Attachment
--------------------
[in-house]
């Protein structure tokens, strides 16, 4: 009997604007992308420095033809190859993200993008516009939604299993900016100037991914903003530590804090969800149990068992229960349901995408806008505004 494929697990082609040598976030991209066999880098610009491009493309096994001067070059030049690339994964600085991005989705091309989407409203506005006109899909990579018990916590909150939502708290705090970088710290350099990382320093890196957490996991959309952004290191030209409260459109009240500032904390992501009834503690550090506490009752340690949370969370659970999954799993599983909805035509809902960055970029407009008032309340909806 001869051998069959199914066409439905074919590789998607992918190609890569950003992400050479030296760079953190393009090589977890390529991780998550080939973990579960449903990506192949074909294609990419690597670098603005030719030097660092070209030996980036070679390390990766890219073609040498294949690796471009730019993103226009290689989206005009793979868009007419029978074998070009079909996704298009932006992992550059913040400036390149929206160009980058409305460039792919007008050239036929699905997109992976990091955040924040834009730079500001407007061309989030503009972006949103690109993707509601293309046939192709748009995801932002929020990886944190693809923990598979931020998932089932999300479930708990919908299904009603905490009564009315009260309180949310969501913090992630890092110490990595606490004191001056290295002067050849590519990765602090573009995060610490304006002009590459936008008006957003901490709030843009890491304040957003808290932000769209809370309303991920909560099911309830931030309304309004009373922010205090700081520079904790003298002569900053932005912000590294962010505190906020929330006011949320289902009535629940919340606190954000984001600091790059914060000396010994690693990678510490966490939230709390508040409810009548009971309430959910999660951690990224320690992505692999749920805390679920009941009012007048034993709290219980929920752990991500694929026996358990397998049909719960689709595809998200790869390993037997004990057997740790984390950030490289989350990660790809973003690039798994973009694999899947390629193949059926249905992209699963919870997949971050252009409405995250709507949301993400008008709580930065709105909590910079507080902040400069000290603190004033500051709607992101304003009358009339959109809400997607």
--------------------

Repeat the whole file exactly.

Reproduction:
[in-house]
């Protein structure tokens, strides 16, 4: 009997604007992308420095033809190859993200993008516009939604299993900016100037991914903003530590804090969800149990068992229960349901995408806008505004 494929697990082609040598976030991209066999880098610009491009493309096994001067070059030049690339994964600085991005989705091309989407409203506005006109899909990579018990916590909150939502708290705090970088710290350099990382320093890196957490996991959309952004290191030209409260459109009240500032904390992501009834503690550090506490009752340690949370969370659970999954799993599983909805035509809902960055970029407009008032309340909806 001869051998069959199914066409439905074919590789998607992918190609890569950003992400050479030296760079953190393009090589977890390529991780998550080939973990579960449903990506192949074909294609990419690597670098603005030719030097660092070209030996980036070679390390990766890219073609040498294949690796471009730019993103226009290689989206005009793979868009007419029978074998070009079909996704298009932006992992550059913040400036390149929206160009980058409305460039792919007008050239036929699905997109992976990091955040924040834009730079500001407007061309989030503009972006949103690109993707509601293309046939192709748009995801932002929020990886944190693809923990598979931020998932089932999300479930708990919908299904009603905490009564009315009260309180949310969501913090992630890092110490990595606490004191001056290295002067050849590519990765602090573009995060610490304006002009590459936008008006957003901490709030843009890491304040957003808290932000769209809370309303991920909560099911309830931030309304309004009373922010205090700081520079904790003298002569900053932005912000590294962010505190906020929330006011949320289902009535629940919340606190954000984001600091790059914060000396010994690693990678510490966490939230709390508040409810009548009971309430959910999660951690990224320690992505692999749920805390679920009941009012007048034993709290219980929920752990991500694929026996358990397998049909719960689709595809998200790869390993037997004990057997740790984390950030490289989350990660790809973003690039798994973009694999899947390629193949059926249905992209699963919870997949971050252009409405995250709507949301993400008008709580930065709105909590910079507080902040400069000290603190004033500051709607992101304003009358009339959109809400997607």